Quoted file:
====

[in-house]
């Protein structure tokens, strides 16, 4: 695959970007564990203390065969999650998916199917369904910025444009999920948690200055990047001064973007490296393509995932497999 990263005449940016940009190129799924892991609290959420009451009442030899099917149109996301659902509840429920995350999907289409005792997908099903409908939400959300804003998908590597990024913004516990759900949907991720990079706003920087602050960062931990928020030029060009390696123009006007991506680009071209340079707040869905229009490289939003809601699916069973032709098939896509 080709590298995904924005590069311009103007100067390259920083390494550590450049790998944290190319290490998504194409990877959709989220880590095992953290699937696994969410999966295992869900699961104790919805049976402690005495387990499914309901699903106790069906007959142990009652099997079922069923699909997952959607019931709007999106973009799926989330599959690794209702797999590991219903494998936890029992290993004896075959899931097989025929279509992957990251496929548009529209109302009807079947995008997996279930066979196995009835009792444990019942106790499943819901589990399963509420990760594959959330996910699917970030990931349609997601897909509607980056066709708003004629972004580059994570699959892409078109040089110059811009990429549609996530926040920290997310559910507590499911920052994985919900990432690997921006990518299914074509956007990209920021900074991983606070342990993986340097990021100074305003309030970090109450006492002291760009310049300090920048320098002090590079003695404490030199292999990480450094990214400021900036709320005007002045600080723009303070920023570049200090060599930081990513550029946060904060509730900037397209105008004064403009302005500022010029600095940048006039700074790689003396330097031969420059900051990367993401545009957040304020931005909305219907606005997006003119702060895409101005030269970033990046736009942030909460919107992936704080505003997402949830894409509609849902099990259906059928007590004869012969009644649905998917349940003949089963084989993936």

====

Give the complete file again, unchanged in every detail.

[in-house]
């Protein structure tokens, strides 16, 4: 695959970007564990203390065969999650998916199917369904910025444009999920948690200055990047001064973007490296393509995932497999 990263005449940016940009190129799924892991609290959420009451009442030899099917149109996301659902509840429920995350999907289409005792997908099903409908939400959300804003998908590597990024913004516990759900949907991720990079706003920087602050960062931990928020030029060009390696123009006007991506680009071209340079707040869905229009490289939003809601699916069973032709098939896509 080709590298995904924005590069311009103007100067390259920083390494550590450049790998944290190319290490998504194409990877959709989220880590095992953290699937696994969410999966295992869900699961104790919805049976402690005495387990499914309901699903106790069906007959142990009652099997079922069923699909997952959607019931709007999106973009799926989330599959690794209702797999590991219903494998936890029992290993004896075959899931097989025929279509992957990251496929548009529209109302009807079947995008997996279930066979196995009835009792444990019942106790499943819901589990399963509420990760594959959330996910699917970030990931349609997601897909509607980056066709708003004629972004580059994570699959892409078109040089110059811009990429549609996530926040920290997310559910507590499911920052994985919900990432690997921006990518299914074509956007990209920021900074991983606070342990993986340097990021100074305003309030970090109450006492002291760009310049300090920048320098002090590079003695404490030199292999990480450094990214400021900036709320005007002045600080723009303070920023570049200090060599930081990513550029946060904060509730900037397209105008004064403009302005500022010029600095940048006039700074790689003396330097031969420059900051990367993401545009957040304020931005909305219907606005997006003119702060895409101005030269970033990046736009942030909460919107992936704080505003997402949830894409509609849902099990259906059928007590004869012969009644649905998917349940003949089963084989993936």